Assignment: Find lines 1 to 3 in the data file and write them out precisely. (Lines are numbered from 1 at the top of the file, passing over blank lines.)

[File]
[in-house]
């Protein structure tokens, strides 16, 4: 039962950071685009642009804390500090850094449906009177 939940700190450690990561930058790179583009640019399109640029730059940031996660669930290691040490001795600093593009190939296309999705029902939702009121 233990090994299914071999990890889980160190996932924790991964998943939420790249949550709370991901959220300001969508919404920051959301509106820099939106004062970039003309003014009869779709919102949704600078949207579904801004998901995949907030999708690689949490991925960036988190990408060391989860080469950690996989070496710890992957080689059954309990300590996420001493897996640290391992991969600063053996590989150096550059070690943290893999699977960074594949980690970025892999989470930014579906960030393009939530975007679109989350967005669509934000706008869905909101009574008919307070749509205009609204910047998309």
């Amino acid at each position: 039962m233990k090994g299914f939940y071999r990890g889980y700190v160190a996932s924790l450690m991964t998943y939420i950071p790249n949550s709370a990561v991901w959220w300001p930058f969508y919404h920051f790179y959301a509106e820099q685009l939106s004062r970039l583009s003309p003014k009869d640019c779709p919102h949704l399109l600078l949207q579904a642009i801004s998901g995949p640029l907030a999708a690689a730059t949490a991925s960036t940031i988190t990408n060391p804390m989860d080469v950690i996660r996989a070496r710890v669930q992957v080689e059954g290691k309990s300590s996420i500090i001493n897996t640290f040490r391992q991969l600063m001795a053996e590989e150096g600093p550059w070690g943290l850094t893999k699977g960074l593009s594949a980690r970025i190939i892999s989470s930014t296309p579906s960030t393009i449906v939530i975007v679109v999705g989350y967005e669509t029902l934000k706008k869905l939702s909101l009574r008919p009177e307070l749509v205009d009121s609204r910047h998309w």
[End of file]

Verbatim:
[in-house]
């Protein structure tokens, strides 16, 4: 039962950071685009642009804390500090850094449906009177 939940700190450690990561930058790179583009640019399109640029730059940031996660669930290691040490001795600093593009190939296309999705029902939702009121 233990090994299914071999990890889980160190996932924790991964998943939420790249949550709370991901959220300001969508919404920051959301509106820099939106004062970039003309003014009869779709919102949704600078949207579904801004998901995949907030999708690689949490991925960036988190990408060391989860080469950690996989070496710890992957080689059954309990300590996420001493897996640290391992991969600063053996590989150096550059070690943290893999699977960074594949980690970025892999989470930014579906960030393009939530975007679109989350967005669509934000706008869905909101009574008919307070749509205009609204910047998309």
């Amino acid at each position: 039962m233990k090994g299914f939940y071999r990890g889980y700190v160190a996932s924790l450690m991964t998943y939420i950071p790249n949550s709370a990561v991901w959220w300001p930058f969508y919404h920051f790179y959301a509106e820099q685009l939106s004062r970039l583009s003309p003014k009869d640019c779709p919102h949704l399109l600078l949207q579904a642009i801004s998901g995949p640029l907030a999708a690689a730059t949490a991925s960036t940031i988190t990408n060391p804390m989860d080469v950690i996660r996989a070496r710890v669930q992957v080689e059954g290691k309990s300590s996420i500090i001493n897996t640290f040490r391992q991969l600063m001795a053996e590989e150096g600093p550059w070690g943290l850094t893999k699977g960074l593009s594949a980690r970025i190939i892999s989470s930014t296309p579906s960030t393009i449906v939530i975007v679109v999705g989350y967005e669509t029902l934000k706008k869905l939702s909101l009574r008919p009177e307070l749509v205009d009121s609204r910047h998309w």